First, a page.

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Soul Food Junkies
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Documentary filmmaker Byron Hurt grew up eating (and cooking with his mom and sister) "soul food" at home. He noted that his father was gaining a lot of weight and looking unhealthy. When his father died because of the unhealthy food he was eating, the younger Hurt set out to discover why black Americans were eating so much of it and where it all began. This 63-minute film gives a cultural history of food in the households of blacks (going back to the days of slavery and plantations). Hurt does visit some renowned soul food restaurants (but doesn't promote them) and interviews a number of "food historians" and "culinary historians". (Who knew such a designation existed???). The best-known interviewee is former comedian, now food activist, Dick Gregory. Hurt, himself, changed his diet and no longer eats red meat. He visits a man known as the "Hip-hop doctor" who explains that collard greens and fried chicken can be made in a healthier way.
I'd recommend this this DVD to those who - like Hurt - want to know where "soul food" started as well as those who love it but want to cut back. The DVD has no bonus features and this is one area where I wish PBS Home Video went an extra step. It would have been nice to include (either as bonus videos, or as an inserted pamphlet) some recipes (probably by the "hip-hop doctor) for healthier prep of the sol food staples. But, it's a start to know that this DVD will be available to watch and share - and should be in every public library's DVD collection.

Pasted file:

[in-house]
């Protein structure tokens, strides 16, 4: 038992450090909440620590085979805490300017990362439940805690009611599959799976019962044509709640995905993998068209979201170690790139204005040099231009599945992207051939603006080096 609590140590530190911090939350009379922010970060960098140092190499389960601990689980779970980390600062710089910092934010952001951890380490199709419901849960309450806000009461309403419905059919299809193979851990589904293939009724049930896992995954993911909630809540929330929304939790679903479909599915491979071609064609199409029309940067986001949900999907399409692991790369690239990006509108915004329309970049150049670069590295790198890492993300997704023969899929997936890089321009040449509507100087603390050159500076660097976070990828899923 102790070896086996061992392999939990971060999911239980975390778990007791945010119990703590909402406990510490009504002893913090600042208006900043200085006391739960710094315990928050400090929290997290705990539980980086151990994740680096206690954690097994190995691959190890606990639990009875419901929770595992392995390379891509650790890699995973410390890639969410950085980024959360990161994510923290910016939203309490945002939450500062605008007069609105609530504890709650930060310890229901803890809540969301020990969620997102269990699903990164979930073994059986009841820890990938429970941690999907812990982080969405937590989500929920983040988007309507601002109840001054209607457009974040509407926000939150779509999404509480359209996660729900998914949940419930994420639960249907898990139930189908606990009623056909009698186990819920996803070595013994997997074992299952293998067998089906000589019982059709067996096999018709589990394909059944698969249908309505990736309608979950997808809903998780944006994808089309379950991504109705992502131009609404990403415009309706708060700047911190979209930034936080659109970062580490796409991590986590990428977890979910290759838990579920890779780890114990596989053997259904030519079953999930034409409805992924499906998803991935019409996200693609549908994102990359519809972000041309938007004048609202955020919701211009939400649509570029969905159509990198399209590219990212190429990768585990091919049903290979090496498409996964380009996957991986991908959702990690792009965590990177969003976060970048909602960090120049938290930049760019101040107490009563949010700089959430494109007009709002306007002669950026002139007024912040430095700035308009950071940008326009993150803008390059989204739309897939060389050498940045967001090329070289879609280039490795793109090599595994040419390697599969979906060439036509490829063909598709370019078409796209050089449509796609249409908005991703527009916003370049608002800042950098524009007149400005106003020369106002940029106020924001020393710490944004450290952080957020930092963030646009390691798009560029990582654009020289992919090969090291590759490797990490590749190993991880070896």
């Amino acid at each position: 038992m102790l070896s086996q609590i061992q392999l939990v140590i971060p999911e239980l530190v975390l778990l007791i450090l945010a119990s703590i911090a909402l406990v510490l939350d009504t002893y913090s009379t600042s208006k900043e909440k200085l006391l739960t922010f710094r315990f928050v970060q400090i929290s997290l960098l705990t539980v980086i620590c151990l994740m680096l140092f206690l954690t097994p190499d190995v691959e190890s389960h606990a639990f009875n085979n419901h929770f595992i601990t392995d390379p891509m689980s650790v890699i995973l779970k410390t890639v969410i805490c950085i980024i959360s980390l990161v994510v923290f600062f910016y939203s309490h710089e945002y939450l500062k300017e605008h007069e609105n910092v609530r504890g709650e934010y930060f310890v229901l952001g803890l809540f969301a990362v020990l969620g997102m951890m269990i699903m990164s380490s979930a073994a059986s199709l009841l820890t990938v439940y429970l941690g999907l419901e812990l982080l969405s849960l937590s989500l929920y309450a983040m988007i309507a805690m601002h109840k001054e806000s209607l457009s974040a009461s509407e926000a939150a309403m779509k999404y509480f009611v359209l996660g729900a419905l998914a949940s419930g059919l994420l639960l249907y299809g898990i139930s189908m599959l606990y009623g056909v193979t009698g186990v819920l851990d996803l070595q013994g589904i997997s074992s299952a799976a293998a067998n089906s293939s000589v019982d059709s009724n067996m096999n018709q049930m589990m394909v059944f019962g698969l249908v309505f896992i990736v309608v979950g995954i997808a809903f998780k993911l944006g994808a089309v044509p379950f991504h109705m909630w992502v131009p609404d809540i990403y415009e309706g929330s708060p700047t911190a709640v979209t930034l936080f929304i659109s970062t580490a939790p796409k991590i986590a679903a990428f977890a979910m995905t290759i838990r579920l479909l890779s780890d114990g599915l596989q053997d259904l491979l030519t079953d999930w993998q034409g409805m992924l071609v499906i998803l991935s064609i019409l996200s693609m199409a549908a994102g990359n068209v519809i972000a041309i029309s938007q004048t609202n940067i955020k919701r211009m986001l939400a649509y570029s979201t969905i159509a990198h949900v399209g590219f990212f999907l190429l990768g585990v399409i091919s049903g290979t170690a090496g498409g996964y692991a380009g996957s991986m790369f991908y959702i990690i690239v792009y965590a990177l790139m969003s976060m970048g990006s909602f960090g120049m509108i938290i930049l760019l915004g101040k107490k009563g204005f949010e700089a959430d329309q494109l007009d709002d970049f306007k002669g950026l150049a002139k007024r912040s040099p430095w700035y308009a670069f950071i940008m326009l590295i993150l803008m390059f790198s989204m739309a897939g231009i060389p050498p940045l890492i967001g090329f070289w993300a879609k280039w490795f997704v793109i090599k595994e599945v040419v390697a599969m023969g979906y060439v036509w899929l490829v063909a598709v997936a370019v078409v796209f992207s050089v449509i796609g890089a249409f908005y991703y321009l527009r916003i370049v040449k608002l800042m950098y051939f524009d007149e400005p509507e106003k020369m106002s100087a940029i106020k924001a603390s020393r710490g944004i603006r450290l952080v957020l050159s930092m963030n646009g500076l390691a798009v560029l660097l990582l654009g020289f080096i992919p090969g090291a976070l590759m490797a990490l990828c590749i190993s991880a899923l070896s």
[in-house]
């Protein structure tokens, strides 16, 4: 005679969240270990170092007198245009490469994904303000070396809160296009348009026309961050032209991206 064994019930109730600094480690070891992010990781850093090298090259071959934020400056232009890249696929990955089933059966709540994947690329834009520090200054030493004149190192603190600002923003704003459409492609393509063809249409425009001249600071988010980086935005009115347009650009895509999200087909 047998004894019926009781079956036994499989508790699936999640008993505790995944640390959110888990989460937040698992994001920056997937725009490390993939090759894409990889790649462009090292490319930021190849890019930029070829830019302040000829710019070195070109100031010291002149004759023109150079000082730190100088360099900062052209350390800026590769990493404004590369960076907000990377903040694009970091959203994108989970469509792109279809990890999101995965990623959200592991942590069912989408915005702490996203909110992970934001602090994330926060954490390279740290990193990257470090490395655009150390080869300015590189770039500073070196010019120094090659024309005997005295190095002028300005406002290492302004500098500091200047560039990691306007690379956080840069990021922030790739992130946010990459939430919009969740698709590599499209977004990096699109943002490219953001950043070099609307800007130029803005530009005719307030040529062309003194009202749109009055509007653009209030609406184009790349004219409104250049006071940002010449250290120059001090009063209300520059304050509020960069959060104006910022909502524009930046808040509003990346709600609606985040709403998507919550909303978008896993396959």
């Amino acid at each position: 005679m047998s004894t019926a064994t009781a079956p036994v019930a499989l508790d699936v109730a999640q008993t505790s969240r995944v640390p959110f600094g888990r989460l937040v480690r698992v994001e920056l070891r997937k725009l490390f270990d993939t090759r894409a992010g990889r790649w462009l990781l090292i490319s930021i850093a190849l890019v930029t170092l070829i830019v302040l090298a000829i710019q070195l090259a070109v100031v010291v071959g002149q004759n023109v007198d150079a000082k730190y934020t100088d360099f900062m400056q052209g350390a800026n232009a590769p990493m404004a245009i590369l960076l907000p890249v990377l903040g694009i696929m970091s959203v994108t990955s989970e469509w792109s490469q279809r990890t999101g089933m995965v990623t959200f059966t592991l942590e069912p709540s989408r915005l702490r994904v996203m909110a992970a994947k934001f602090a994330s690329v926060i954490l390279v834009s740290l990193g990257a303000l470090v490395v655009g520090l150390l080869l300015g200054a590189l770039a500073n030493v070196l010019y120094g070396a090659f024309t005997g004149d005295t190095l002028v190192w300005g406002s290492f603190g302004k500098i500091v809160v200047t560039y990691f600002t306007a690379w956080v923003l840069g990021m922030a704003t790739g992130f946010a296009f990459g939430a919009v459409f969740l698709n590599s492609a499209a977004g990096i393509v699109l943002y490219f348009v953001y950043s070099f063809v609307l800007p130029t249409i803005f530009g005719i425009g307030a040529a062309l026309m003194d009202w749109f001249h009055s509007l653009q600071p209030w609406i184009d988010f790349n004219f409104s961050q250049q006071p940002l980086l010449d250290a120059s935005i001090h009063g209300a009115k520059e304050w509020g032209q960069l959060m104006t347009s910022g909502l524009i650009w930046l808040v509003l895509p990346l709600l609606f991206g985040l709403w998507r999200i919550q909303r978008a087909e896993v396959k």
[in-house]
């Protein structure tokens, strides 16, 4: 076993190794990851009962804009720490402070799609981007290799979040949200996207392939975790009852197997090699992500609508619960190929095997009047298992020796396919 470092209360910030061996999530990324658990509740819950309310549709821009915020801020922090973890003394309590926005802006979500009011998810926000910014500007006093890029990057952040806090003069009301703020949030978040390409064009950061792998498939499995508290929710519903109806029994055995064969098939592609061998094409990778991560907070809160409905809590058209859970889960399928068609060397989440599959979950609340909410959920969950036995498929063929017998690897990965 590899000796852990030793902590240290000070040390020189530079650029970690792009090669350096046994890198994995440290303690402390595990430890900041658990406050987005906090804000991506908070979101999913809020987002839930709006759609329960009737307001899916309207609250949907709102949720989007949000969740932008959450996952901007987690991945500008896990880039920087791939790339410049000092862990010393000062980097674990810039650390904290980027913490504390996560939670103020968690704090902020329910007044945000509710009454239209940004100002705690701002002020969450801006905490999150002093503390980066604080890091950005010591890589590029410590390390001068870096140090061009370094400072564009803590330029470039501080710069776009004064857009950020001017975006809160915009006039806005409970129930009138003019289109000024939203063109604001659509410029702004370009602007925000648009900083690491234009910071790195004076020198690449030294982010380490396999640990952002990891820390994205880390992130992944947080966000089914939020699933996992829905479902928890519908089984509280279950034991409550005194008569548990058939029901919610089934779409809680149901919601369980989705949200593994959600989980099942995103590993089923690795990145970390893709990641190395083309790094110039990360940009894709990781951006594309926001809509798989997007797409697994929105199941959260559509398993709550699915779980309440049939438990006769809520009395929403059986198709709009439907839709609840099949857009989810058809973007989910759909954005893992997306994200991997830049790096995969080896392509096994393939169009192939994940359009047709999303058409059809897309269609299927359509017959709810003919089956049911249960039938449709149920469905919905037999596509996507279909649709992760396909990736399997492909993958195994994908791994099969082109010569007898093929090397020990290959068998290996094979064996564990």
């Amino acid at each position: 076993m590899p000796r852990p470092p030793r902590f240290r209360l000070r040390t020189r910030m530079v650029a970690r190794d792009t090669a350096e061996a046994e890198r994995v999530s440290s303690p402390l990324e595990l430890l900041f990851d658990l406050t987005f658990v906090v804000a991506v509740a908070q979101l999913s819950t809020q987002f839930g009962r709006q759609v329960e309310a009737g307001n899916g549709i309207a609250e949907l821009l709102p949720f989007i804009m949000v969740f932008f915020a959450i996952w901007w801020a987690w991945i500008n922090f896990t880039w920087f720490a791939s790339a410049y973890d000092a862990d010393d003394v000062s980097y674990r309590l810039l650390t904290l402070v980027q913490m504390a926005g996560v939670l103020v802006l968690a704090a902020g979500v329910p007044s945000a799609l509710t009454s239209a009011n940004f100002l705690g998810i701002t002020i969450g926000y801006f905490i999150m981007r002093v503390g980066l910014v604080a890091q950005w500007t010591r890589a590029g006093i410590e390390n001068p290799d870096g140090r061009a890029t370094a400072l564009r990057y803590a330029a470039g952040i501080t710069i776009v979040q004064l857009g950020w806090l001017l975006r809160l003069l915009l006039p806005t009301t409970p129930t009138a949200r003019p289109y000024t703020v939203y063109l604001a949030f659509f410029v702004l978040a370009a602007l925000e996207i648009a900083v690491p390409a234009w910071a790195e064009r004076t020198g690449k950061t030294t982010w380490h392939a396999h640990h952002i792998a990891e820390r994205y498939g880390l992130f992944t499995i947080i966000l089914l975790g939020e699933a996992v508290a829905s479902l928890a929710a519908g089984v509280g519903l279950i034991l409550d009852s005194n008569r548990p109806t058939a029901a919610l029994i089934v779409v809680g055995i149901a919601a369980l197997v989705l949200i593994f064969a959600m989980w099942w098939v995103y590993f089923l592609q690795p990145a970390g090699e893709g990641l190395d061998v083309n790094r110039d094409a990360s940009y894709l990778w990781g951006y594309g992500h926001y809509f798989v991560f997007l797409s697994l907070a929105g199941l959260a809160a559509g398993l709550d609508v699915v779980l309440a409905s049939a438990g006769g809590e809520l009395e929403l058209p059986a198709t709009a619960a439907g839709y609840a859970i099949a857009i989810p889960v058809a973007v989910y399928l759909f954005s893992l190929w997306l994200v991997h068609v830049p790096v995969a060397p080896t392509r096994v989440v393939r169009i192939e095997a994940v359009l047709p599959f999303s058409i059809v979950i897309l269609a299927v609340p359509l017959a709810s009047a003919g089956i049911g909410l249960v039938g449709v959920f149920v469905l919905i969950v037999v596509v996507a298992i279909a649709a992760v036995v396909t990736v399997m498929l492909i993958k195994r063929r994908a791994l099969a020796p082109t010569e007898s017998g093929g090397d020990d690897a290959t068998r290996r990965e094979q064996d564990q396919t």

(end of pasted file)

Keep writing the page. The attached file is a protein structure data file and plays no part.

I hope you found this review both informative and helpful.
I agree with that proposed by one of my eternal favorite comedians/activists Dick Gregory who features largely in this documentary, that this manner of eating and cooking is a type of racism made manifest. The argument goes like this: the black community has to cook the slops and even garbage of the rich white world. While I do not believe an entire documentary knocking the food itself ever makes any sense, I see the vital message because the black community cannot even find the opportunity to open grocery stores.
Hurt knows very well that the answer to the lack of health can be overeating or excessively unhealthy eating--he explores the origins of Southern "soul" food which is, of course, none other than "comfort" food. He gets a few things wrong, but his quest is lofty. He realizes quite early on that his father simply ate way too much of the wrong things. Hurt then began to worry that all of the black community eats this way for the obvious reasons: lack of proper access to good nutrition; lack of fresh produce and any way to produce it; the firm foot that always stands on the black neck.
This is a powerful 55 minutes. I loved Hurt throwing himself back into the middle of Southern hospitality which culminated in him eating some turkey neck and corn.Read more ›
Most Recent Customer Reviews
Good to know that there were other contributors to the Dad's health issues. I love Fried fish but can reduce the take outs.Published 4 months ago by Deborah H.
Wanted to know more about soul food and has a lot of very interesting facts including food in urban communities.Published 11 months ago by matthew am
I used this CD to encourage some high school students to take control of their health. We had a lively discussion after viewing it. Read morePublished on January 5, 2014 by B. Law-Diao
EXCELLENT DOCUMENTARY. REALLY ABLE TO ARTICULATE THE HISTORY AND PITFALLS OF THE SOUL FOOD PHENOMENON. REQUIRED VIEWING FOR ALL PEOPLE.Published on November 21, 2013 by mekap